Photo Friday: Going to the Chapel…

Ornate bouquets (like the ones used in this 1939 Brethren in Christ wedding ceremony) were anathema to the conservative Brethren in Christ -- except, it seems, in California. (Courtesy of Harriet Bicksler)

I’m in California for the next couple days, covering Pacific Conference’s annual meeting as part of my job with the Brethren in Christ Church. So I thought it would be fitting to highlight a photo from our West Coast churches — and it just so happened that Harriet Bicksler, long-time editor of the Brethren in Christ social justice newsletter Shalom!, was all too happy to oblige!

Today’s Photo Friday installment shows the wedding of Harriet’s parents, Lewis and Gladys (Bohen) Sider, at the Upland (Calif.) Brethren in Christ Church in 1939.

Notice the beautiful, ornate bouquets — I certainly did. In this era, traditional Brethren in Christ wedding ceremonies were quite plain, in keeping with the group’s historic emphasis upon nonconformity. Use of wedding rings, instrumental music, or other signifiers of vanity/”worldliness” were out of the question for the majority of Brethren in Christ couples. Even in the 1950s, as many traditional Brethren in Christ practices were modified as the fellowship sought greater identification with the American Evangelical mainstream, church leaders cautioned against “the increasing tendency toward elaborate weddings.”

Of course, there were exceptions to the rule — and it seems, given this picture, that Upland was one congregation willing to break with tradition.

10 thoughts on “Photo Friday: Going to the Chapel…”

  1. Harriet Bicksler

    Happy to share the photo! Thanks to Devin for highlighting my parents’ forward-thinking, although I certainly wouldn’t have thought of them that way! They were likely doing what was generally accepted at the time.

  2. Pingback: A “Shalom!” Retrospective: 30 Years of Pursuing Peace and Social Justice « the search for piety and obedience.

  3. KGMom

    Devin–even before I read the caption, I immediately recognized Lewis & Gladys Sider. As someone who grew up on the mission field in (then) S. Rhodesia, I knew them when they looked very much as they do in that photo. And, I even played with Harriet, one of my girlhood friends.

    My parents also had an elaborate bouquet–David & Dorcas (Slagenweit) Climenhaga were married in Upland in 1942. Their wedding photo shows a similar scene.

  4. Pingback: Wedding Rituals in the Brethren in Christ Church « the search for piety and obedience.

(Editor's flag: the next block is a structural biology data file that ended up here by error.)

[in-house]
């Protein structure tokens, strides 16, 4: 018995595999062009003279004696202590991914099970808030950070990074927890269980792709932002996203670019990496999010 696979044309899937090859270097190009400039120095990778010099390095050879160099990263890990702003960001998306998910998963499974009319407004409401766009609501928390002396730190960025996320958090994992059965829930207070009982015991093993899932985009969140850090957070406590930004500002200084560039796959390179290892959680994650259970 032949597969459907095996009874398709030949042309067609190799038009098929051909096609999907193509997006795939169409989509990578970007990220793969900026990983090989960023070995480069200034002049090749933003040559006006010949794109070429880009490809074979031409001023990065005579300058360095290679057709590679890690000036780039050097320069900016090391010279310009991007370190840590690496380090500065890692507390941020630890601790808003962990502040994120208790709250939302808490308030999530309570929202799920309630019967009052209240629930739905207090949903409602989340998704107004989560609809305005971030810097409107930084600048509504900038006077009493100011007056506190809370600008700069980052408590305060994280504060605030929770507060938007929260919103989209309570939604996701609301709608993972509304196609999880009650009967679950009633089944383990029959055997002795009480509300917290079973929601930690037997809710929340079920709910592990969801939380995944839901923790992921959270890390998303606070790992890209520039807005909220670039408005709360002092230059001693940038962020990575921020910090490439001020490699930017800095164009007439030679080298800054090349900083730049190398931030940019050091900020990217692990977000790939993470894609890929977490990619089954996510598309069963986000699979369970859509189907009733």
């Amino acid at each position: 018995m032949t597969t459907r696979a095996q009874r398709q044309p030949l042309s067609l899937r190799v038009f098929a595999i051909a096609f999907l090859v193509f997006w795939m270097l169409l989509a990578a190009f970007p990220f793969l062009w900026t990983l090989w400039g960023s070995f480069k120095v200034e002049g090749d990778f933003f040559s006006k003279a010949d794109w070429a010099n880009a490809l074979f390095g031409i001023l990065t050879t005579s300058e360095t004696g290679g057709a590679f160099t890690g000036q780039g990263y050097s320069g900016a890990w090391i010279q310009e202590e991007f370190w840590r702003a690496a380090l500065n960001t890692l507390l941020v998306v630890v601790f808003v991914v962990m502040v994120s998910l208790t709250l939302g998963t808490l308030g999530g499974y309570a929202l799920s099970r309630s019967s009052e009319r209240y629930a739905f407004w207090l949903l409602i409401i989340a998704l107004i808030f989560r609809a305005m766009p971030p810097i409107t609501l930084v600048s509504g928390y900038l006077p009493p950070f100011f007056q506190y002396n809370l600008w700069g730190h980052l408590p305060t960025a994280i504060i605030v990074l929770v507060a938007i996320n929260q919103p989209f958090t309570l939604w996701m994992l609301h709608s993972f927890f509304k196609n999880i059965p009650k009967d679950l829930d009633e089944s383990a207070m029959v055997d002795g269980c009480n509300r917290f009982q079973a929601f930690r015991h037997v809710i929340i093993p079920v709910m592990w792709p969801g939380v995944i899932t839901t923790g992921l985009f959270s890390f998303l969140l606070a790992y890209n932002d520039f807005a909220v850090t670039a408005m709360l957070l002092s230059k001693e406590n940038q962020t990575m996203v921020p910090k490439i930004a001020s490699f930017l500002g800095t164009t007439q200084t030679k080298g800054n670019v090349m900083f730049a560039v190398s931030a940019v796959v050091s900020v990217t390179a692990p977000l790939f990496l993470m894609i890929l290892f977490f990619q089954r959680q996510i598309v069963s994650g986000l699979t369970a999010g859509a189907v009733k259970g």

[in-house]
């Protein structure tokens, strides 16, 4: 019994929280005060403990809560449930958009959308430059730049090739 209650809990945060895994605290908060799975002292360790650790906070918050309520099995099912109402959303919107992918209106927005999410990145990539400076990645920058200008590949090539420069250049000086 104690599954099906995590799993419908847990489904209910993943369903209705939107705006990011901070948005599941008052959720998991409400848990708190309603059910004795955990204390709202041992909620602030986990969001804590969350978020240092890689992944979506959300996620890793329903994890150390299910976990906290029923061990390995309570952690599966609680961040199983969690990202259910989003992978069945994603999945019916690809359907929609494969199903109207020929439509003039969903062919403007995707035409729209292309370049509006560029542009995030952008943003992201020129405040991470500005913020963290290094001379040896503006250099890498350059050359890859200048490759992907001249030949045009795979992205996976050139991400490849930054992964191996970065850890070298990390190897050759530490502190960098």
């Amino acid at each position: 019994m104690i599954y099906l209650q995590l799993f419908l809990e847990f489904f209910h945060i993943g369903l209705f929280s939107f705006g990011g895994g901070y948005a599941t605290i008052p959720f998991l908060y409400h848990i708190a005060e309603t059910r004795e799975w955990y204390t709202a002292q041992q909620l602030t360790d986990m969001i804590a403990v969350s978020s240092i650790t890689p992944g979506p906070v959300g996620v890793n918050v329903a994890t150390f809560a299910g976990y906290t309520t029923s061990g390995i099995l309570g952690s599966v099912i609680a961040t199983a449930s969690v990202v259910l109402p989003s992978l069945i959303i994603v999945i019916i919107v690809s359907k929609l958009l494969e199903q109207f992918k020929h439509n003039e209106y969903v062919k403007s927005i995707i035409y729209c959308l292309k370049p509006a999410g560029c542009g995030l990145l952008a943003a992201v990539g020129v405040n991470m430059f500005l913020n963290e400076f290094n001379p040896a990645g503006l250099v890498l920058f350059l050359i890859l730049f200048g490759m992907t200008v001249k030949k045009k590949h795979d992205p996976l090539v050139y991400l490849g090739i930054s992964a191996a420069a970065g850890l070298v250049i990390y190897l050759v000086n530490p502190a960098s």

5. Elaine Byer Reed

    Lovely pictures! But as a child raised in a Kansas BIC home with grandparents in California, I don’t think the flowers would have been thought extravagant. They might have even been home grown and arranged by family or friends. It was the lack of jewels, lack of a bridal veil, the short plainly styled dresses, (although made of lovely fabrics), the plain shoes etc. that were different. Of course there was not a tux in sight, or often, not even a tie. There might not have been an organ or piano. But my parents had birds singing in their 1932 California wedding.
    Outward appearance and styles have changed. But the BIC vision for service, caring, and love for God and others remain. These are the most important part of BIC beliefs and heritage.

  6. Devin Manzullo-Thomas

    Elaine: Thanks for the comment, and the thoughts. I appreciate the feedback: It’s good to have my conjecture (i.e., that such floral arrangements would have been perceived as “worldly”) checked every now and again!

    Thanks for reading the blog! I hope “the search for piety and obedience” will have you as a frequent reader and commenter!

  7. Pingback: Another Word on Weddings in the Mid-Century Brethren in Christ Church | the search for piety and obedience.

  8. Elaine Reed

    Devin: I’m really enjoying this blog. There is so much here. I knew lots of these people growing up. Things have changed, but it’s good to remember the best of the teachings and values of the past so that they are part of our lives today. Thanks so much for all of your research and creativity.

  9. Devin Manzullo-Thomas

    Elaine: Thank YOU for your interest and readership! A blog doesn’t thrive without active, engaged, and comment-ready readers like you. I appreciate your involvement. Keep it up!

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